After the Great Recession, the income of Latinos is higher, compared to that of Latinos born in the United States, which has not fully recovered yet.
After the Great Recession, the income of Hispanic workers fell, reaching its lowest level in 2013. In the following years the recovery process began, which all American workers lived.
According to the Pew Research Center, the average personal income of Latino workers was $ 28,400 in 2007, at the peak of the recession. By 2013, their median income had fallen to $ 26,400, a loss of 7%. A rapid rebound followed, and the average income of Latinos increased to $ 30,000 in 2017, a 14% gain from 2013 to 2017, enough to balance the loss induced by the recession.
However, Latinos born in the United States make up 52% of the Hispanic workforce and almost half of the growth in the US labor force. Their average personal income, which was $ 32,000 upon entering the recession in 2007, reached a minimum of $ 28,800 in 2013, 10% less than in 2007. While revenues recovered from 2013 to 2015 (reaching $ 31,000 in 2015), by 2017 had fallen back to $ 30,000, 6% less than in 2007.
The fact that US-born Latinos’ incomes remain below pre-recession levels is not because their economic recovery in recent years has delayed the recovery of others. The average personal income of US-born Hispanics increased 4% from 2013 to 2017, the same as for US-born workers in general. The reason why these gains did not produce US-born Hispanics a full recovery from the Great Recession, is because they experienced greater financial losses during that period.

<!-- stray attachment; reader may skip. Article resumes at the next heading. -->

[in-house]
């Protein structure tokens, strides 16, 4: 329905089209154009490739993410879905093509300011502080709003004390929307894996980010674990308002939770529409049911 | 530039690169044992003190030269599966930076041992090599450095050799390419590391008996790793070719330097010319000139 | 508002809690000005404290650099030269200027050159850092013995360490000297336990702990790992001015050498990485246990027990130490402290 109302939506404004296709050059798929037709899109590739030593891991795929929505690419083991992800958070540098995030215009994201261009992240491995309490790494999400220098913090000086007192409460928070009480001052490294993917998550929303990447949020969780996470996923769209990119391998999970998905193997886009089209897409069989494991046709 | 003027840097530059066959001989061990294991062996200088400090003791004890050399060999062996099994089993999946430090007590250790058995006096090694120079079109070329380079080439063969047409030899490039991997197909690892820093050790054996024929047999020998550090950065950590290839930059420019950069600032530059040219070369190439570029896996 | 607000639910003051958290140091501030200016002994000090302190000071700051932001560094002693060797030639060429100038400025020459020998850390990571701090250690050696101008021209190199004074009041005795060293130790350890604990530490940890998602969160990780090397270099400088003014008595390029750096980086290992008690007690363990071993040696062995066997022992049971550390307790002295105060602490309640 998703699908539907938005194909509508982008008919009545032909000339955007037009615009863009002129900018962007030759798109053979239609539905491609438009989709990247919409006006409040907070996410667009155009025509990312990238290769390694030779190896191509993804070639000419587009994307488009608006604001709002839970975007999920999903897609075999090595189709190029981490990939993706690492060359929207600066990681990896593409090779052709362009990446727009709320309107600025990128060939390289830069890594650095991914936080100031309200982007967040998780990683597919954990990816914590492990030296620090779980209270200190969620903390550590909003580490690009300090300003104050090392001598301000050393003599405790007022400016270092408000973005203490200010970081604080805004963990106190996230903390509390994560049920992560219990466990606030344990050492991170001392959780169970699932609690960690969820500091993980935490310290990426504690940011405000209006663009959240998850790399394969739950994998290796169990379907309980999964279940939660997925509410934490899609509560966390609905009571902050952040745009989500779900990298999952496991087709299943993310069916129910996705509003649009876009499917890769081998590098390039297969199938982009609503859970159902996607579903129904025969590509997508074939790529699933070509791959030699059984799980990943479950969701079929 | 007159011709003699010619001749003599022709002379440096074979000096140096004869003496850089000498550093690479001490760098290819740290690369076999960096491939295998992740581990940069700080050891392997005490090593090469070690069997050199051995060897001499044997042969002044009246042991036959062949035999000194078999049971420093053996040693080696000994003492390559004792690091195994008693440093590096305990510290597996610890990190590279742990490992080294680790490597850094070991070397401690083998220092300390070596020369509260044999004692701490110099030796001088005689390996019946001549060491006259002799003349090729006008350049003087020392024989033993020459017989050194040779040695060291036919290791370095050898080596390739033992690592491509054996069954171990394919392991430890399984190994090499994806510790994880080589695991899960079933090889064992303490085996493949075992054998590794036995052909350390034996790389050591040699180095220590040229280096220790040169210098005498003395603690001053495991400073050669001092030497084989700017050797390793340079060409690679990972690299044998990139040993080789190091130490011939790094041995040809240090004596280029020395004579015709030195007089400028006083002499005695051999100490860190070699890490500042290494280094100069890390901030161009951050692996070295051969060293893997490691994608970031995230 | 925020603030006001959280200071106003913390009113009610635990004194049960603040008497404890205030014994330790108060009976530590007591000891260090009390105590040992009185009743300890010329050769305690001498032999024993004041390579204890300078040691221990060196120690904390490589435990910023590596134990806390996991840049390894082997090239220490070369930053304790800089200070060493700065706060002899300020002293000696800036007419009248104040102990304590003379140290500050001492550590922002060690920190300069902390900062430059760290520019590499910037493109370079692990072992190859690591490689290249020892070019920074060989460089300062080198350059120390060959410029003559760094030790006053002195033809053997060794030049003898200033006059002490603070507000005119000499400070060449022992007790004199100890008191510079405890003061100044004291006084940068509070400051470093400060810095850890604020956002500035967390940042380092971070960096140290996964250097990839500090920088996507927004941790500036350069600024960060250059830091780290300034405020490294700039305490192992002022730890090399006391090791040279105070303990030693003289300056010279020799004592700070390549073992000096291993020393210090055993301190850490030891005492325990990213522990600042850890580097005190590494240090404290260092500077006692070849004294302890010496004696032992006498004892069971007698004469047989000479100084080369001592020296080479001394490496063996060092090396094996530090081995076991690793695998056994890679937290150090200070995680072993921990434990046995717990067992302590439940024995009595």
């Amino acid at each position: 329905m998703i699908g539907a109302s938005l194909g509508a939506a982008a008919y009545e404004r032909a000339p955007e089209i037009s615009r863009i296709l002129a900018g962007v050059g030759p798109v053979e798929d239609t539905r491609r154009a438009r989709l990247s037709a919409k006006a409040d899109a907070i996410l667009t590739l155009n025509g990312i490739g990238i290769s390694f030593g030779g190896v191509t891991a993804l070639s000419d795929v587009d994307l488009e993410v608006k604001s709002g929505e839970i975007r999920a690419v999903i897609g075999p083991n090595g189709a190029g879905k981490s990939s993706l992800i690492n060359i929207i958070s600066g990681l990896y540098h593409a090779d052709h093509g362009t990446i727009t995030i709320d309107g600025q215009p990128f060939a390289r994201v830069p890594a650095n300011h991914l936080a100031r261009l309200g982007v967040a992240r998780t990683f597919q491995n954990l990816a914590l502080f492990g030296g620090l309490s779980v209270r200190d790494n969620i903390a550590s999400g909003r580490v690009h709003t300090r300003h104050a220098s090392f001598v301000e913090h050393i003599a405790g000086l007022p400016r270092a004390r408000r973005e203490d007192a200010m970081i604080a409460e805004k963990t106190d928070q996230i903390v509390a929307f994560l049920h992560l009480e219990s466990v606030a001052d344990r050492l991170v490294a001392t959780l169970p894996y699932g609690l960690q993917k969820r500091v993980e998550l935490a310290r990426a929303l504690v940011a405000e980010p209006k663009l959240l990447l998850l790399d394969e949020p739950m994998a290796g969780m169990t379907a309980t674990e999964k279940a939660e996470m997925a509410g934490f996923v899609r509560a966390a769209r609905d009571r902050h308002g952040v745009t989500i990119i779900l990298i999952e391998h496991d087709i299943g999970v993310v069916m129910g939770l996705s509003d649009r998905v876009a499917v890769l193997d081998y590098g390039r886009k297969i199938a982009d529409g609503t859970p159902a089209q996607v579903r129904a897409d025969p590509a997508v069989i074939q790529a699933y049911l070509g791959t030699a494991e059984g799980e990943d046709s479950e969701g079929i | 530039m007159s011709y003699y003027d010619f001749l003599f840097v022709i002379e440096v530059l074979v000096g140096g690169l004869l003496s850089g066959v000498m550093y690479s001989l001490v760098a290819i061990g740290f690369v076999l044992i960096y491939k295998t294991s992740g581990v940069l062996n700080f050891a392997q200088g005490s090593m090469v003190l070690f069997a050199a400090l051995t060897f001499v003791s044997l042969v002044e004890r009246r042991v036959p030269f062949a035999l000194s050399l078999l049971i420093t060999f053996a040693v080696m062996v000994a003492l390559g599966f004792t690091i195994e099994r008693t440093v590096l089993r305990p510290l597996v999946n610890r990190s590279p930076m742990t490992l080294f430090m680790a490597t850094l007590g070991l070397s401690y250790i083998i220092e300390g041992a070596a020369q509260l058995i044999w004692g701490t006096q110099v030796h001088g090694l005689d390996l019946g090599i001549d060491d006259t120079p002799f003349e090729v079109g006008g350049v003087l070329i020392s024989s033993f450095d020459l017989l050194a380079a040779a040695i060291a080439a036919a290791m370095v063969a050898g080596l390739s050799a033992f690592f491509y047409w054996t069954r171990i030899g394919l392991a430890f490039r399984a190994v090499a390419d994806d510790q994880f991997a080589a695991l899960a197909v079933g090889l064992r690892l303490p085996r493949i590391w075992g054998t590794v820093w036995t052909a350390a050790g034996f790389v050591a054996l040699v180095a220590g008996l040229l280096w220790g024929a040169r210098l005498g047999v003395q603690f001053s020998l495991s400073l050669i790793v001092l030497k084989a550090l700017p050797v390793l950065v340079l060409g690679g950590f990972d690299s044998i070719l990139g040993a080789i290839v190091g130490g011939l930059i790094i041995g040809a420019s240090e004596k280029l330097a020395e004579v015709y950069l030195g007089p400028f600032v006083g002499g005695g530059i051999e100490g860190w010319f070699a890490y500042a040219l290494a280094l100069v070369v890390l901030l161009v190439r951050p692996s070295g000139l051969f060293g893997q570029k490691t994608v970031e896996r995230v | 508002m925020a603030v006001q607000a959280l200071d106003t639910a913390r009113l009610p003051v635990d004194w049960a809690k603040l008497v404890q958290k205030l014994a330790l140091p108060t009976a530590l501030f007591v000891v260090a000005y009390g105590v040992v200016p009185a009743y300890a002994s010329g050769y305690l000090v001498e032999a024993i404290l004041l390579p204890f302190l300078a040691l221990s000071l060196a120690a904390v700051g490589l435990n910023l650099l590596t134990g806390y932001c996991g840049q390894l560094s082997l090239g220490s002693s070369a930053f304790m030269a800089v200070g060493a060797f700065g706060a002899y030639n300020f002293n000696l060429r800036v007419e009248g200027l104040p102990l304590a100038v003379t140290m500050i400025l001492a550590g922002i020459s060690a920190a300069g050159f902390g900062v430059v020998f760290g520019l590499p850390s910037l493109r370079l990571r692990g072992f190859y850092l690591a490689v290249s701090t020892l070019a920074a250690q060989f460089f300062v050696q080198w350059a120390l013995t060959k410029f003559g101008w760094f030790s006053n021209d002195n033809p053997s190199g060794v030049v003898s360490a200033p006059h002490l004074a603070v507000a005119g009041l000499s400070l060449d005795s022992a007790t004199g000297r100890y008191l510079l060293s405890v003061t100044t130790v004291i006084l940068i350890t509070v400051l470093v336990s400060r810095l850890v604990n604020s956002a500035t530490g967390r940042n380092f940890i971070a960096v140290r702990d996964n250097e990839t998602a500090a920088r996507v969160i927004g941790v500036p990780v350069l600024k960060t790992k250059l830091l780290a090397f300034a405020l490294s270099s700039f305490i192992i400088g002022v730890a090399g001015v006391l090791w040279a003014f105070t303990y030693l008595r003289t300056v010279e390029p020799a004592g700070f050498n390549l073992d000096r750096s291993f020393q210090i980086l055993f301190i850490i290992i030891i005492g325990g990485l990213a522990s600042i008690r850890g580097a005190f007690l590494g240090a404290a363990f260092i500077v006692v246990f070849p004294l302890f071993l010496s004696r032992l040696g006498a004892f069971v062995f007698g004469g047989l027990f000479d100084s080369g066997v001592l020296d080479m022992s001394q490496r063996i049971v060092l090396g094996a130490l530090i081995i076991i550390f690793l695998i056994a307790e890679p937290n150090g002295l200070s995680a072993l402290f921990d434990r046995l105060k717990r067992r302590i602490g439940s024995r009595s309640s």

Youth and a lower level of education of US-born Hispanics are factors that influenced, US-born Hispanic workers are on average five years younger than US-born workers in general.
48% of US-born Latinos aged 25 or older hold no more than a high school diploma, compared to 37% of all adults over 25 born in the US, according to the latest published data. Hence, younger and less educated workers are more vulnerable in economic recessions. In conclusion, compared to US-born Hispanics, foreign-born Hispanics experienced smaller losses immediately after the Great Recession and greater gains in recent years.